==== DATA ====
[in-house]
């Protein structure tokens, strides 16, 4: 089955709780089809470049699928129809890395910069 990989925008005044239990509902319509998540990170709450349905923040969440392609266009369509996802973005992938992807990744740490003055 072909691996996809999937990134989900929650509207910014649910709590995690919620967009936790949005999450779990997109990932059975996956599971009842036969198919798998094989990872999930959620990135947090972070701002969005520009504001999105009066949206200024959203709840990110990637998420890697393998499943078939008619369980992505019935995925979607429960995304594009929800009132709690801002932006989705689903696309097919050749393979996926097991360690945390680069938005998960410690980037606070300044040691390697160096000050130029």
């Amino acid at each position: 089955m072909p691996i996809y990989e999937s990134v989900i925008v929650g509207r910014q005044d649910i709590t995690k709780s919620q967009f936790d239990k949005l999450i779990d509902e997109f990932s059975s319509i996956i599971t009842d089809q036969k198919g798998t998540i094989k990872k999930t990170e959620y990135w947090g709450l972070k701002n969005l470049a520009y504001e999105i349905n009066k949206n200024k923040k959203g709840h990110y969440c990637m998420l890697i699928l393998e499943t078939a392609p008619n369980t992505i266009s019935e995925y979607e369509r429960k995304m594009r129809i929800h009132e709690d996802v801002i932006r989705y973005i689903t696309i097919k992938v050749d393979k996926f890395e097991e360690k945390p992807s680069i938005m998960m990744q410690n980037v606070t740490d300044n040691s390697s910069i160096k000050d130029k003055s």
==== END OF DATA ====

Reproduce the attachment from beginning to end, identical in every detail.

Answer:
[in-house]
């Protein structure tokens, strides 16, 4: 089955709780089809470049699928129809890395910069 990989925008005044239990509902319509998540990170709450349905923040969440392609266009369509996802973005992938992807990744740490003055 072909691996996809999937990134989900929650509207910014649910709590995690919620967009936790949005999450779990997109990932059975996956599971009842036969198919798998094989990872999930959620990135947090972070701002969005520009504001999105009066949206200024959203709840990110990637998420890697393998499943078939008619369980992505019935995925979607429960995304594009929800009132709690801002932006989705689903696309097919050749393979996926097991360690945390680069938005998960410690980037606070300044040691390697160096000050130029």
């Amino acid at each position: 089955m072909p691996i996809y990989e999937s990134v989900i925008v929650g509207r910014q005044d649910i709590t995690k709780s919620q967009f936790d239990k949005l999450i779990d509902e997109f990932s059975s319509i996956i599971t009842d089809q036969k198919g798998t998540i094989k990872k999930t990170e959620y990135w947090g709450l972070k701002n969005l470049a520009y504001e999105i349905n009066k949206n200024k923040k959203g709840h990110y969440c990637m998420l890697i699928l393998e499943t078939a392609p008619n369980t992505i266009s019935e995925y979607e369509r429960k995304m594009r129809i929800h009132e709690d996802v801002i932006r989705y973005i689903t696309i097919k992938v050749d393979k996926f890395e097991e360690k945390p992807s680069i938005m998960m990744q410690n980037v606070t740490d300044n040691s390697s910069i160096k000050d130029k003055s």